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File photo of the Reserve Bank of India office in Delhi

RBI admits Government called the shots on demonetisation

The RBI board apparently required neither notice nor a quorum to meet within 24 hours to approve the Government’s advice to demonetise ₹500 and ₹1,000 currency notes

Contrary to claims by several Union ministers and popular belief, it was the Government which "advised" the Reserve Bank of India (RBI) to junk ₹500 and ₹1,000 notes on November 7, 2016 and the board of the central bank met the very next day and recommended the demonetisation. And within hours the Union Cabinet is said to have approved the recommendation and the Prime Minister went on national Television to announce the decision.


In a 7-page note to the Parliament's Department-Related Committee of Finance headed by Congress leader M Veerappa Moily, the RBI stated that the Government had on November 7, 2016 "advised the Reserve Bank that to mitigate the triple problems of counterfeiting, terrorist financing and black money, the Central Board of the Reserve Bank may consider withdrawal of the legal tender status of the notes in high denominations of ₹500 and ₹1,000."

The letter does not seem to disclose whether the advice was given by the Finance Ministry or the PMO.


Curiously, the RBI's truncated Central Board (only seven of the 10 members are learnt to have attended though the Board ordinarily should have 20 members) did not require any notice for the meeting. It met the very next day to "consider the Government's advice," and after "deliberations( it is not known for how long)," decided to "recommend to the Central Government that the legal tender status of the banknotes in the high denominations of ₹500 and ₹1,000 be withdrawn."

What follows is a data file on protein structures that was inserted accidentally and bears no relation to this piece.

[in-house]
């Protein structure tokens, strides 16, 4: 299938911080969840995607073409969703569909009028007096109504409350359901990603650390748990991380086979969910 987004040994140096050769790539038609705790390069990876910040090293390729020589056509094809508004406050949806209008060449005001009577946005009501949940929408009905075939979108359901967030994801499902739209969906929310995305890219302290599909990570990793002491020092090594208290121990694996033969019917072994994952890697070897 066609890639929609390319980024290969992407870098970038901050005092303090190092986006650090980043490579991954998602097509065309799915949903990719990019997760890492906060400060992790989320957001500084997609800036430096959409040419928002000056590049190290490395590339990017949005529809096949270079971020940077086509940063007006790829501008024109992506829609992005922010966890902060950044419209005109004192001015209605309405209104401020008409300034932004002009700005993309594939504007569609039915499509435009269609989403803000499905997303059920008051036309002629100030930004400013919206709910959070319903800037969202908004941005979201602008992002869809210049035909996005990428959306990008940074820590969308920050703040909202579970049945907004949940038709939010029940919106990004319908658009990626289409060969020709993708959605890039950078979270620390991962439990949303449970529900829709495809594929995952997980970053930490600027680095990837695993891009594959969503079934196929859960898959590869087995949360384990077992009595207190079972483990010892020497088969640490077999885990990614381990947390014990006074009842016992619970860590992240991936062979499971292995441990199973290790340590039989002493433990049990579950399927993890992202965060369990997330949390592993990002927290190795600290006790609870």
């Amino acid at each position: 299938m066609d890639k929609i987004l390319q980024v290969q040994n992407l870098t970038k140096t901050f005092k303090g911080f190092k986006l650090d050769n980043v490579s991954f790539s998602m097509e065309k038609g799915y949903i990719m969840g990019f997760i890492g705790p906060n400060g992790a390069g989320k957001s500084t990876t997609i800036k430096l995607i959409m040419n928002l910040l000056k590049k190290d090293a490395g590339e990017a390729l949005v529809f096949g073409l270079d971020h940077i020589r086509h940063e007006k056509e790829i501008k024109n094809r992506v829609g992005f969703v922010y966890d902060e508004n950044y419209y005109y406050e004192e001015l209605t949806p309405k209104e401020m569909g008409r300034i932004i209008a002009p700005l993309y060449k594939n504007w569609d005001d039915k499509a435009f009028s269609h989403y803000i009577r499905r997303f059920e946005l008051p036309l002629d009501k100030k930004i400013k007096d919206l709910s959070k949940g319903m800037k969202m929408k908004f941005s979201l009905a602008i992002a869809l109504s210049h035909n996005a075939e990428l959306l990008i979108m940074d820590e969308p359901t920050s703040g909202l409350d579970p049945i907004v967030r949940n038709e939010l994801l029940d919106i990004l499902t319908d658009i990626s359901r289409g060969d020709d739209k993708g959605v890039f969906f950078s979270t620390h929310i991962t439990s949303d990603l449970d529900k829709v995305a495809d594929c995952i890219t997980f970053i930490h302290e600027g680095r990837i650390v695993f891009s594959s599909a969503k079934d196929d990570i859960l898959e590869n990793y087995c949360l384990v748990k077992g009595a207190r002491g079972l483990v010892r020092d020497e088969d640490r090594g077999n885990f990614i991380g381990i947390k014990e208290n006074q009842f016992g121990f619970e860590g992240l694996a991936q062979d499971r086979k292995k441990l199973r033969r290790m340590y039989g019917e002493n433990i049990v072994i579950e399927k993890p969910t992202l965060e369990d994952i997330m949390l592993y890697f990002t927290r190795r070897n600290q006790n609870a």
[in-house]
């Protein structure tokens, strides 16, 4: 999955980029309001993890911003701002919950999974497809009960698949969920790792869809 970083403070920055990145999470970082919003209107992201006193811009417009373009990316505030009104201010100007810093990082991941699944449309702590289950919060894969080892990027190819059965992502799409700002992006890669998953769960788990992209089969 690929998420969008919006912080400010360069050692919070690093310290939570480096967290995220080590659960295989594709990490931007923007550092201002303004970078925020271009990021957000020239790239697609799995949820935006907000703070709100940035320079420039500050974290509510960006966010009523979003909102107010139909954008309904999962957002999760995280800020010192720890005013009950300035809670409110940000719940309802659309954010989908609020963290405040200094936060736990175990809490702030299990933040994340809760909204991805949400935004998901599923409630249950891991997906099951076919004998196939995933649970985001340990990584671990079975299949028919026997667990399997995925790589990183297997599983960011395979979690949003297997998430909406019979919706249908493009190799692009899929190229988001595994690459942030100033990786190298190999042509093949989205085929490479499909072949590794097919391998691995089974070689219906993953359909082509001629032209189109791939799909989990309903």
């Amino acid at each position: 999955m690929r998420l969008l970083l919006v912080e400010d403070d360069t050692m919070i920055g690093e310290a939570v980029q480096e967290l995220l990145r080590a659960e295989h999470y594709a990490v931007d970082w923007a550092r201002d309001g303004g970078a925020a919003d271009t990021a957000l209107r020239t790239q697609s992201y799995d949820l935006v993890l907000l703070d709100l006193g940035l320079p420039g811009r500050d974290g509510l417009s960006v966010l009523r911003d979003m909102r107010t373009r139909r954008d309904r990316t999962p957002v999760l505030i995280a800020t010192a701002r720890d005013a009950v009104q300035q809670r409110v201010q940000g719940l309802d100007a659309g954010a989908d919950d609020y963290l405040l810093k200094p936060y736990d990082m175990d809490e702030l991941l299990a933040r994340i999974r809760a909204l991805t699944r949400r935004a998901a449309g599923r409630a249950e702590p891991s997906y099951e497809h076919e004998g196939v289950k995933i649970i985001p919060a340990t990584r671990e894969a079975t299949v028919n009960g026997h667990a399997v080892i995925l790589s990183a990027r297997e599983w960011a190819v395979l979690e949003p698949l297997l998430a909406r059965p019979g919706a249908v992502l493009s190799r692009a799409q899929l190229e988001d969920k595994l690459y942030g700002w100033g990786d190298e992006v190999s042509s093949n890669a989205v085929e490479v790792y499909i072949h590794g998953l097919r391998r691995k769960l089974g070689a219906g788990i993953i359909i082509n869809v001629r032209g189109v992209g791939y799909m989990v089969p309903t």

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RBI Governor Urjit Patel and Economic Affairs Secretary Shaktikanta Das showing the new Rs 500 notes to the media on November 8, 2016 in Delhi, after Prime Minister Narendra Modi announced scrapping of ₹500 and ₹1,000 notes

In the note to the panel, RBI said it had been working on introduction of new series of banknotes with improved security features for the past few years to secure them against counterfeiting.


In parallel, the government had been taking steps to curb black money and combat terrorism.


"There were reports by intelligence and enforcement agencies that availability of high denomination banknotes made it easier for black money hoarders and counterfeited notes in high denominations were being used for terrorist financing," RBI said.

Contrary to claims by several Union ministers and popular belief, it was the Government which “advised” the Reserve Bank of India to junk ₹500 and ₹1,000 notes on November 7, 2016 and the board of the central bank met the very next day and recommended the demonetisation


"It occurred to Government of India and the Reserve Bank that the introduction of new series of notes could provide a very rare and profound opportunity to tackle all the three problems of counterfeiting, terrorist financing and black money by demonetising the banknotes in high denominations of ₹500 and ₹1,000 or by withdrawing legal tender status of such banknotes...


"Though no firm decision was taken initially, whether to demonetise or not, preparations still went on for introduction of new series notes, as that was needed in any case," the note said.


The central bank said it had as early as October 7, 2014 suggested to the government the need for introduction of ₹5,000 and ₹10,000 notes, keeping in mind the inflation and the need for "facilitating payments and managing the currency logistics".


The government, it said, concurred with the introduction of ₹2,000 notes on May 18, 2016 and approved the plan in June when the security presses were instructed to start printing the new high value notes of ₹2,000.


With inputs from PTI.